Get to know ‘Supernatural’ guest star Nils Hognestad

Actor Nils Hognestad had some fabulous stories to tell about life and experiences on set. Originally from Bergen, Norway, the talented actor is best known for his role in “Lake Placid 3,” “Fighting Free,” and “Coulda, Woulda, Shoulda.” Now Hognestad will be recognized from his cool roles in both the upcoming CW hit shows “Supernatural” and as King Arthur in ” DC’s Legends of Tomorrow.”


Colleen Bement: My readers would love to hear all about your experiences on the set of “Supernatural.” You’ve been in the episode ‘Shut Up, Dr. Phil” and now the anticipated new episode ‘Lily Sunder Has Some Regrets.’ Any shenanigans on set?

Nils Hognestad : Shooting “Supernatural” the first time around in season five and getting the opportunity to act alongside Jensen was such a fun opportunity. Working with the lead cast and the crew of “Supernatural” is such a treat; that show is such a well oiled machine that makes going to set feel like a trip to the spa. And to come back in season 12 for ‘Lily Sunder Has Some Regrets’ as a wholly different character was an actor’s dream come true. In the back of my mind I kept telling myself, the Angel Akobel had better be vastly different from Chris the Hairdresser, or you’ll be harassed by “Supernatural” fans for the rest of your life. As for on-set shenanigans… working in Vancouver and dealing with the rain and mud and costume pieces from the early 1900s posed a hilarious problem when trying to stick to what the script said; with all the fight sequences and expensive costumes that couldn’t be damaged. But from what I’ve seen, the final product is quite beautiful.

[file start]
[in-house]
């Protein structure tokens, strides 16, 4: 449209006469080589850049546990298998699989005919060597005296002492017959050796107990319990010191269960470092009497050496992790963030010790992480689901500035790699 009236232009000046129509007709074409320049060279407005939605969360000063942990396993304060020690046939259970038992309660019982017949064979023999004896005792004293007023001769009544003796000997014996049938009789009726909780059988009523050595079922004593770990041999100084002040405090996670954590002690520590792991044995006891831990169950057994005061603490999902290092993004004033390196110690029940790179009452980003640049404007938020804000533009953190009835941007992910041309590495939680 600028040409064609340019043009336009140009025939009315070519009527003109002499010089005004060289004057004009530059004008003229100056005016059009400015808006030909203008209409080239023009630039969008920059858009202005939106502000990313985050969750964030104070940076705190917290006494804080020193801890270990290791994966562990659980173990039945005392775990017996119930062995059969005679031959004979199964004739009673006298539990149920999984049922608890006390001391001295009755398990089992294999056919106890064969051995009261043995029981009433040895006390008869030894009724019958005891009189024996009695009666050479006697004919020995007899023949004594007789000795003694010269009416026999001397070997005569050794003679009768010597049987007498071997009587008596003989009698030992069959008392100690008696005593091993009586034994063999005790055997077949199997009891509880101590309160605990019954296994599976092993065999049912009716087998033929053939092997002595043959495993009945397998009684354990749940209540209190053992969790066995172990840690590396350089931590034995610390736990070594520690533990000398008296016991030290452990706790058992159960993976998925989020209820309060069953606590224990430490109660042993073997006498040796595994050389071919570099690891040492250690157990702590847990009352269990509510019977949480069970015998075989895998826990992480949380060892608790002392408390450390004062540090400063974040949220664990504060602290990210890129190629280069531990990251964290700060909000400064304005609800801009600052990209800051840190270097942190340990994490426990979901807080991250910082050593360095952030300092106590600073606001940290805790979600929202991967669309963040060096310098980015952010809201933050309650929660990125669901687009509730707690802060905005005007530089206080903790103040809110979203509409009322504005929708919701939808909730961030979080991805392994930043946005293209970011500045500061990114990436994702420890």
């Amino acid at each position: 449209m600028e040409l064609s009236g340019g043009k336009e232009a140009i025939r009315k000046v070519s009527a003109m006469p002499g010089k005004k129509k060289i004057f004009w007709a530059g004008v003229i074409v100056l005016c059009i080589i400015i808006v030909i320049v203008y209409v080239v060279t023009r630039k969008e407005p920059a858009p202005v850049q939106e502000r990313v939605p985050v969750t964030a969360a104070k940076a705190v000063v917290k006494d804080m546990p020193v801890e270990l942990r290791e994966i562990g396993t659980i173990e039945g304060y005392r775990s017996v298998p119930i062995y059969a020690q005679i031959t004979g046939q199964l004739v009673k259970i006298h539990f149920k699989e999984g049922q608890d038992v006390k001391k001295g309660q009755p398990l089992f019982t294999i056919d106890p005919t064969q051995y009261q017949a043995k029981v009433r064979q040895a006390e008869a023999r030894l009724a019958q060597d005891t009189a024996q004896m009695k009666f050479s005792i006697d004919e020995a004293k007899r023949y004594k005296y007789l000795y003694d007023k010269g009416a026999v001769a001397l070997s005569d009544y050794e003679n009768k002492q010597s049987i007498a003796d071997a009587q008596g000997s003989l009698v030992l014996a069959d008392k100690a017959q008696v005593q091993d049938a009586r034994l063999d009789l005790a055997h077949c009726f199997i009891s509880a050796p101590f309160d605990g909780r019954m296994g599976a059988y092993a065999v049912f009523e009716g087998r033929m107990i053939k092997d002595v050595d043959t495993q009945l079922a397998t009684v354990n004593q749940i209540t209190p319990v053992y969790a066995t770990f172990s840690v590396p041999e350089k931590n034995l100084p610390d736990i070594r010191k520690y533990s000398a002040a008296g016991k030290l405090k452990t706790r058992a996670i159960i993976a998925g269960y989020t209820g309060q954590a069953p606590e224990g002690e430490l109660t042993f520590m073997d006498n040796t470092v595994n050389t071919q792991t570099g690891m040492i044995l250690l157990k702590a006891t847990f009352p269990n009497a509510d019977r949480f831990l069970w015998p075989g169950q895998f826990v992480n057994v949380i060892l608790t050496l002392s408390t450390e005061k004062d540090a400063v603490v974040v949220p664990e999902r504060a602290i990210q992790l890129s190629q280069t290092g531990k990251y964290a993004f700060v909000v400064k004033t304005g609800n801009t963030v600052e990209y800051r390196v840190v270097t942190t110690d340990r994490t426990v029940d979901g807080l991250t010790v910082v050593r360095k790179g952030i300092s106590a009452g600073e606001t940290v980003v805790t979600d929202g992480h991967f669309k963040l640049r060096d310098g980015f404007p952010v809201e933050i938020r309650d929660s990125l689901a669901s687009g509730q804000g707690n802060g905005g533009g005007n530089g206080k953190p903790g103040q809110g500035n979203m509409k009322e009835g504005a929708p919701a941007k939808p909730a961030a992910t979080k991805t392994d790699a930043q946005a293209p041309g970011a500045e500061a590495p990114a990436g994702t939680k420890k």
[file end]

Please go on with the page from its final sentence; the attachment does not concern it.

Actor Nils Hognestad; photo courtesy of Karolina Turek, used with permission

CB: Tell your fans about your role and time on the set of the films “Crash Pad” and “Rufus-2.”

NH: I loved shooting both “Crash Pad” and “Rufus-2.” Being a classically trained actor, I always love the challenge of doing comedy- because contrary to common belief, it’s actually harder. To try and keep the script fresh after the 15th take and the 3rd set up, you really have to dig deep. That being said, in both films, the cast was so funny and lovely to be around, so it really felt like we were just playing. In “Crash Pad,” I play a flamboyant New Clerk that takes over Domhnall Gleeson’s job. We shot in The Source one of my favorite antique stores in Vancouver, so in between takes, I was able to peruse through all the cool things that I wanted to spend my movie money on. As for “Rufus 2,” that experience wasn’t as clean. I played a Pirate Waiter in a seafood restaurant who serves the kids on their double date, and as shenanigans ensue with them turning into cats and dogs, I end up with a plate of pasta all over my head. I knew what I was getting myself into, but the background performers that day didn’t know what saucy mess hit them. After the release of ‘Lily Sunder Has Some Regrets’, I’m looking very forward to seeing the final product of my guest star role as King Arthur on “DC’s Legends of Tomorrow” in ‘Camelot 3000.’ THAT was a literal dream come true, being able to play my childhood hero and have battle scenes in the mud & snow. It’s assured to be a beautiful episode that will be airing on Valentine’s Day, also on the CW.